Susan West will talk about oral history and the Coastal Voices project at the Cape Hatteras Anglers Club on Saturday, June 10, 2017.
Susan West will talk about oral history and the Coastal Voices project at the Cape Hatteras Anglers Club on Saturday, June 10, 2017.
WHQR Public Radio in Wilmington, NC featured four interviewees from the 1997 NC Fisheries Reform Act: An Oral History Perspective project on CoastLine, a call-in news program.
Discussions of Science, Policy and Politics : A project of the Coastal and Ocean Policy program at the University of North Carolina Wilmington.
In commemoration of the 20th anniversary of the NC Fisheries reform Act of 1997, several scientists and commercial fishing representatives joined together to provide an oral history of the act including, its passage and locals' experiences.
The research team conducted 13 oral history interviews, created 3 podcasts, and developed a discussion guide suitable for use in classrooms and public forums.
During the Spring 2017 term, the MCOP capstone class participated in the researchers' introduction of their podcast to elicit feedback and students had the opportunity to discuss the material with project leads.
The podcast was very cool and very well done! Definitely worth a listen.
You can find more information on the project and the full podcast at Raising the Story.com
(From http://thehaintblue.blogspot.com/2017/04/the-1997-nc-fisheries-reform-act-oral.html )
Susan West will talk about the Coastal Voices oral history project at the Friends of the Outer Banks History Center Annual Meeting on Thursday, April 27th, at 6:00 pm. For more information, call the Outer Banks History Center at 252-473-2655.
The first episode of Lo & Behold: The Fisheries Reform Act, a podcast by Bit & Grain, is now available at bitandgrain.com.
The podcast is based on 13 oral history interviews conducted with fishermen, scientists, environmental advocates and resource managers involved in creating and implementing the 1997 N.C. Fisheries Reform Act. The comprehensive oral history project was made possible by the Community Collaborative Research Grant, a program supported by North Carolina Sea Grant in partnership with the William R. Kenan Jr. Institute for Engineering, Technology and Science based at North Carolina State University.
Project coordinator, Susan West, notes that opportunities to record and document the experiences of those involved are fading as this year marks the 20th anniversary of the original act. “Through collaboration, we were able to produce a multidimensional record of these voices that can be readily accessed by the public,” she explains.
“I think the most important aspect was the mechanism of developing a fisheries management plan for each of the major species. Now, that’s not as easy as it sounds, of course, and no species stands on its own,” Dr. B. J. Copeland, retired North Carolina State University professor of Zoology and Marine Sciences, told oral historian Mary Williford last June.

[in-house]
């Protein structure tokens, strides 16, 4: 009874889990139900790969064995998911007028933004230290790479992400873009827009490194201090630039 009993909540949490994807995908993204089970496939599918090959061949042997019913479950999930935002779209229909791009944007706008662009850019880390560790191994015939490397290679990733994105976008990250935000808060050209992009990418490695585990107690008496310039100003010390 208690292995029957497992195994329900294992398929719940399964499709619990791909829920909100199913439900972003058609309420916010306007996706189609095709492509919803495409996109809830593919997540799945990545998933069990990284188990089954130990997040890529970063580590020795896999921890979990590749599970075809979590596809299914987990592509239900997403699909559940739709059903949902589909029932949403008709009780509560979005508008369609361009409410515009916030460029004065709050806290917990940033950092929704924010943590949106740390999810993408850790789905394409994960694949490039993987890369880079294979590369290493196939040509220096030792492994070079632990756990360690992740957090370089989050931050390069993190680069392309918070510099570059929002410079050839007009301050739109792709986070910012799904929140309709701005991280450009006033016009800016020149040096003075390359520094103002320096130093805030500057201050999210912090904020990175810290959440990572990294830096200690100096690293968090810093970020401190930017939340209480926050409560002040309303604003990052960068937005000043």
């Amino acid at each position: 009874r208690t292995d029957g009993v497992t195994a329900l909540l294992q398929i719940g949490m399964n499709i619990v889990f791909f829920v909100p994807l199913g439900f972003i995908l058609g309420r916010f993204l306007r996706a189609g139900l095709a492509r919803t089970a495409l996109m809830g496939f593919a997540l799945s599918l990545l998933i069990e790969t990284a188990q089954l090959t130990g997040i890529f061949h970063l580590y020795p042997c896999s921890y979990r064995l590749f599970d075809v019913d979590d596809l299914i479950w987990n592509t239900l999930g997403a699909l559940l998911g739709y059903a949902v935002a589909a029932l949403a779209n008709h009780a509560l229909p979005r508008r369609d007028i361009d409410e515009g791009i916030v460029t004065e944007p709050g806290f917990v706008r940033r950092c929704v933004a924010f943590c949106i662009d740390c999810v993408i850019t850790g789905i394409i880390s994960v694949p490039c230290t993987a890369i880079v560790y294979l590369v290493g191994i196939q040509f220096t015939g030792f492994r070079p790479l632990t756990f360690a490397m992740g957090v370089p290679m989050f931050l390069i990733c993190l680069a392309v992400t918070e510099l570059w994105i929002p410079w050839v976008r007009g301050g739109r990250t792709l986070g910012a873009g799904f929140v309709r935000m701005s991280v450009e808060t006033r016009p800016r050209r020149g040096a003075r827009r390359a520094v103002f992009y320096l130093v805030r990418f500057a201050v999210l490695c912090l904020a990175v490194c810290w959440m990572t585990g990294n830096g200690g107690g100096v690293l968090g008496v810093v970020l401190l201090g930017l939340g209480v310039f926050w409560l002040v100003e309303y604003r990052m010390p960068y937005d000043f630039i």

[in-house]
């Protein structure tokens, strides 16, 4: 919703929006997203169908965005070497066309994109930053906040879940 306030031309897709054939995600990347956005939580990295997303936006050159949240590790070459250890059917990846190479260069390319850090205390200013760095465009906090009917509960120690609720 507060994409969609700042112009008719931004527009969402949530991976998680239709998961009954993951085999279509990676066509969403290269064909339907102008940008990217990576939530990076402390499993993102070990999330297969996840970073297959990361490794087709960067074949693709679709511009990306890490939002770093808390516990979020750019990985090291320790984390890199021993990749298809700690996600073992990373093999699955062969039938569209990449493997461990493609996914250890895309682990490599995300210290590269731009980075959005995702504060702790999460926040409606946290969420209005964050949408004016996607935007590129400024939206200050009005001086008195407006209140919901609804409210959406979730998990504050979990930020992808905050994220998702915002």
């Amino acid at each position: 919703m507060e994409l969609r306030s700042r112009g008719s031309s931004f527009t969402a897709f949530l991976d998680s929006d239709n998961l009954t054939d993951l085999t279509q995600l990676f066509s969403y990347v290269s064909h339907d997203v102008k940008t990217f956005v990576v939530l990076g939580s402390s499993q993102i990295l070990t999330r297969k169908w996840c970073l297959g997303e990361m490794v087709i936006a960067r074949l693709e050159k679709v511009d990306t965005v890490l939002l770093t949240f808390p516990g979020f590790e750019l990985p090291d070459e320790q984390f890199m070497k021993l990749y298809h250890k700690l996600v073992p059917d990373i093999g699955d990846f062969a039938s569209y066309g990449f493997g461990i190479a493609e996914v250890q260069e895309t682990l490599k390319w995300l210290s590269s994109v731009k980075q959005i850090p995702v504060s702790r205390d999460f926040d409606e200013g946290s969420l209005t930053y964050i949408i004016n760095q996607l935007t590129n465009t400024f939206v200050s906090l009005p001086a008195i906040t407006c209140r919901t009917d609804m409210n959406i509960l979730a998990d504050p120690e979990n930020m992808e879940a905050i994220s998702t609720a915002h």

Copeland was talking about the 1997 North Carolina Fisheries Reform Act, the most significant fisheries legislation in state history, and the three years of research, meetings, outreach, and negotiation that preceded passage of the act. In 1994, the General Assembly had approved a moratorium on the sale of new commercial fishing licenses and established a 19-member committee to oversee study of the state's coastal fisheries management process and recommend changes to improve the process.
Copeland was the executive director of North Carolina Sea Grant during that period and served on the study committee. The committee reviewed fishing licenses, fishing gears, habitat protection, regulatory agency organization, and law enforcement, and developed recommendations to improve the coastal fisheries management process. Those recommendations formed the basis for the Reform Act.
Altogether, Williford and other oral historians interviewed thirteen people for the 1997 NC Fisheries Reform Act: An Oral History Perspective project. Interviewees were fishermen, scientists, resource managers, elected officials, and environmental advocates instrumental in developing and implementing the legislation.
Read more at the Albemarle-Pamlico National Estuary Partnership’s Sound Reflections.
Outer Banks storytelling traditions and digital technology have joined together in Coastal Voices: Linking Generations, a collaborative project that has transformed access to interviews with Hatteras and Ocracoke residents.
Linking Generations is an online collection of 49 oral history interviews conducted between 1978 and 2004 for the Southern Oral History and the National Park Service Cape Hatteras National Seashore Ethnohistory Project. The exhibit includes audio recordings and written transcriptions.
Coastal Voices, a regional oral history program of the Core Sound Waterfowl Museum and Heritage Center, provided digitization of the interview recordings on loan from the Outer Banks History Center and developed the online exhibit. The Outer Banks Community Foundation funded the project.